After the roaring success of Rian Johnson’s Knives Out in 2019, people chomped at the bit for a sequel, another story in the Benoit Blanc tales. Going to several bidders, Netflix ended up with the rights for the second and third tales! Now, we travel to Greece at the start of the COVID-19 pandemic, to visit a rich people murder mystery party so they can live it out together and relax. At least, that’s what they think. Filled with a fantastic cast, Glass Onion traverses the layers of murder and who it could have been while exploring ideas of justice.
As far as the cast goes, they’re all great choices. Leslie Odom Jr., Janelle Monáe, and Daniel Craig take finals for best on screen, and Monáe takes it handily. She works all angles of her character brilliantly, and never misses the opportunity for center stage. Craig is once again playing the role of Benoit Blanc, and once again supports the murder suspects by making sure their individuality shines and makes them who they are on screen. Odom Jr. is the silent killer of the cast. He doesn’t shine as brightly as Monáe does, but in the background, he’s efficient and speculative, which can make him a character of focus.
The rest of the ensemble works well together, and they’re led in the efforts by Johnson. From the opening ramp scene to the end after justice is served, the cast puts in great effort. While the script does meander for a bit, it manages to rouse audiences back to attention with an eye-catching finale. There are several layers to the mystery, and enough misdirection to keep a viewer about some, if not all aspects. The dialogue achieved, combined with the social commentary take the film to new heights.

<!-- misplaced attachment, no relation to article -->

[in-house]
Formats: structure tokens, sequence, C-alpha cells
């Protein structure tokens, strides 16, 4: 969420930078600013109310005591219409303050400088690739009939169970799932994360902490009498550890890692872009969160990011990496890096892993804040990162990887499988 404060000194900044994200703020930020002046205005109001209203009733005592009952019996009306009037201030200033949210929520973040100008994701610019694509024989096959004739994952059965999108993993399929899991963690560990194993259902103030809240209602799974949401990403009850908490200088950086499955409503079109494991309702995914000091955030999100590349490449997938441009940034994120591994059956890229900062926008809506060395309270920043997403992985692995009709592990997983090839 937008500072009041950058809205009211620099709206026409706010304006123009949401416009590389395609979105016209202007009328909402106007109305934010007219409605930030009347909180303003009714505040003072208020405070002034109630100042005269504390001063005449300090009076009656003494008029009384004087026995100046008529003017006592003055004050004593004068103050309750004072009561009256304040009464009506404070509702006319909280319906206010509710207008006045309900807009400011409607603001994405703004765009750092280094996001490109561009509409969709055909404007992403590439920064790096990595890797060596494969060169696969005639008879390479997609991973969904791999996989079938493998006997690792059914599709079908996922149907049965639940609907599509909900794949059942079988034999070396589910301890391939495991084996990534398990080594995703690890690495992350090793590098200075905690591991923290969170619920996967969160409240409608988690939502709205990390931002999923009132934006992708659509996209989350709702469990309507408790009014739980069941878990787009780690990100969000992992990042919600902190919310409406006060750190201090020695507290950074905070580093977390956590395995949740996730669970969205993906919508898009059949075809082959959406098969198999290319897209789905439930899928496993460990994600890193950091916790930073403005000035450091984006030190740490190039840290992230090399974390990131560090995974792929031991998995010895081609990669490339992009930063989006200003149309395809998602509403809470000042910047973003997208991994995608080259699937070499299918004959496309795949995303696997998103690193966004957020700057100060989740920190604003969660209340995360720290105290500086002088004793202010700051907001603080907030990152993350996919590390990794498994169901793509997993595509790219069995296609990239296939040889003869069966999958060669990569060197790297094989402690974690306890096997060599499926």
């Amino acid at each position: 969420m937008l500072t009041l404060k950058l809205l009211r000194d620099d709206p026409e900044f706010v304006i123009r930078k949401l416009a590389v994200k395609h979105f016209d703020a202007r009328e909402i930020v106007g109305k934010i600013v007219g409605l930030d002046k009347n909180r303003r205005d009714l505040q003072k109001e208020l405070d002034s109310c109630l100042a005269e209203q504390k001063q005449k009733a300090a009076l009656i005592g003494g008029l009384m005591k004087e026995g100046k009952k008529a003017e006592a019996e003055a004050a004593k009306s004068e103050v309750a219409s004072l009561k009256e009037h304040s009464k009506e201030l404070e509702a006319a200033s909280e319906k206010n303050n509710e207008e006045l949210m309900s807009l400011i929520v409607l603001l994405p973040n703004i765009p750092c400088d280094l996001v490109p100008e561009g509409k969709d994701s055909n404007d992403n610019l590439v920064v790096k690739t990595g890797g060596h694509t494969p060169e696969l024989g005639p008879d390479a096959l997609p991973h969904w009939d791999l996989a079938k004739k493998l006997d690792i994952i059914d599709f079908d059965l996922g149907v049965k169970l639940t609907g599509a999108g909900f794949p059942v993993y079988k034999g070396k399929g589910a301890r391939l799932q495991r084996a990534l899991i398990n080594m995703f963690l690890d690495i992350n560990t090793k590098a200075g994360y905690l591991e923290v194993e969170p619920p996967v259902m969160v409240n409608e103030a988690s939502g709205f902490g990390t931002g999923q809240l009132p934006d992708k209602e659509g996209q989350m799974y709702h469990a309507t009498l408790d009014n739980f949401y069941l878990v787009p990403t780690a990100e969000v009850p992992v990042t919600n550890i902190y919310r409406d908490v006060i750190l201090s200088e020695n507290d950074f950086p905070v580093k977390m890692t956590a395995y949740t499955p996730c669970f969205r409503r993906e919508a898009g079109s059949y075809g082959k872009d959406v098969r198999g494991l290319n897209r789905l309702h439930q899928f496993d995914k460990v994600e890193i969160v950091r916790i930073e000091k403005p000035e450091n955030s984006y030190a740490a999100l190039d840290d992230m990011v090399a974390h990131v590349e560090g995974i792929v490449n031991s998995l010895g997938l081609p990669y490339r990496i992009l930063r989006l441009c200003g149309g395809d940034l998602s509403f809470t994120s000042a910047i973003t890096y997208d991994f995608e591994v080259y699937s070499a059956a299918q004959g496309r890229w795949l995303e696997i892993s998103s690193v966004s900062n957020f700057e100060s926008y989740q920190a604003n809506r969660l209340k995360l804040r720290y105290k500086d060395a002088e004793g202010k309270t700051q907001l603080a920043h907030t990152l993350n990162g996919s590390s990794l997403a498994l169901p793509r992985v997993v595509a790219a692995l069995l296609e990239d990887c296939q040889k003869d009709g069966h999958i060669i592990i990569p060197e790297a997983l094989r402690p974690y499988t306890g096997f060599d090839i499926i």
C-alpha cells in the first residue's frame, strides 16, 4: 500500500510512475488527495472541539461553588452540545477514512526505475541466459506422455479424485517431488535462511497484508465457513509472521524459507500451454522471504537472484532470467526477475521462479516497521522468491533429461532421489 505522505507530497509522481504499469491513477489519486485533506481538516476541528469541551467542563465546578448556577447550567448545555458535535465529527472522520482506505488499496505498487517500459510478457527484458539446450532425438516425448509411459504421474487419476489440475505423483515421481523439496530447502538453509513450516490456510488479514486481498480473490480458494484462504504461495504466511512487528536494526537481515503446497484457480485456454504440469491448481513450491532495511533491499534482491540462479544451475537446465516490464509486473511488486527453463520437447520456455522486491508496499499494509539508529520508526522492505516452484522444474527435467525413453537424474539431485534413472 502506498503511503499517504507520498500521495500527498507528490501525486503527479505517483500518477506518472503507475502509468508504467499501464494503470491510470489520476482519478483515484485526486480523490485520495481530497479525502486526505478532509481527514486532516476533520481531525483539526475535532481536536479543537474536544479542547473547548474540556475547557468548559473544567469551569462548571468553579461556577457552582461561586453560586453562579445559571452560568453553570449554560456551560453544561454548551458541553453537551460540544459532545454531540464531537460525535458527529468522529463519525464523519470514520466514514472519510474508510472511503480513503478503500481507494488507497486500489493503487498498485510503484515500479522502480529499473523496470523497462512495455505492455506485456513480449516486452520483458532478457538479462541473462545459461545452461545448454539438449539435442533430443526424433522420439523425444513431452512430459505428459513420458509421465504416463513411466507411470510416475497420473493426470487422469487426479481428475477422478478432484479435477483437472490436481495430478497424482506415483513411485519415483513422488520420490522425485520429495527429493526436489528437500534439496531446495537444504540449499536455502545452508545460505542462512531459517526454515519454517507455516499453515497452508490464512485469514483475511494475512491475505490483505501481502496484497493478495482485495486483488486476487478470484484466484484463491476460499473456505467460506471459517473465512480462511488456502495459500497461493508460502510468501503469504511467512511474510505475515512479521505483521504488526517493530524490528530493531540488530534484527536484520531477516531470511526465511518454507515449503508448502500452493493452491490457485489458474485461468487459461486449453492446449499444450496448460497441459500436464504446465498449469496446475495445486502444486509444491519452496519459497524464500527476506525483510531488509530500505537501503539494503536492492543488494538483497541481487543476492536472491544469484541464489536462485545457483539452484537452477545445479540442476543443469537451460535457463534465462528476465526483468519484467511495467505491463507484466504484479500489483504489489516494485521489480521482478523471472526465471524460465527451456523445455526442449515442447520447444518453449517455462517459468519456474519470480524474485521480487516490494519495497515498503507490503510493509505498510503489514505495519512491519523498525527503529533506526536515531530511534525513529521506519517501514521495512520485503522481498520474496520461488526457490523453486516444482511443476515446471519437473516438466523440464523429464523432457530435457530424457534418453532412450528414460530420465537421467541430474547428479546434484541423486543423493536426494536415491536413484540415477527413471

What differs the most between Glass Onion and the original is the production design and digital effects usage. While most of the individual sets look great, the overall view of the private island can look strange from a few angles. In fact, there is one scene in particular that can be difficult to overlook some inconsistencies. The choice of one of the reveal’s placements also differs but is less of a factor in terms of a negative because it’s approached so well.
Overall, Glass Onion is one sight to behold. In some ways, it exceeds the original by leaps and bounds, and in other cases is only just below it. To develop something this well, in such a short turnaround is quite impressive. Including the cast which could easily make or break the movie, it’s well done. There are also some great line deliveries that provide great laughs. The layers to Glass Onion are so good, I can’t wait to see it again to dissect it more. – Katie Rentschler
Glass Onion: A Knives Out Mystery will be in theaters until November 30th. It will be streaming on Netflix December 23rd.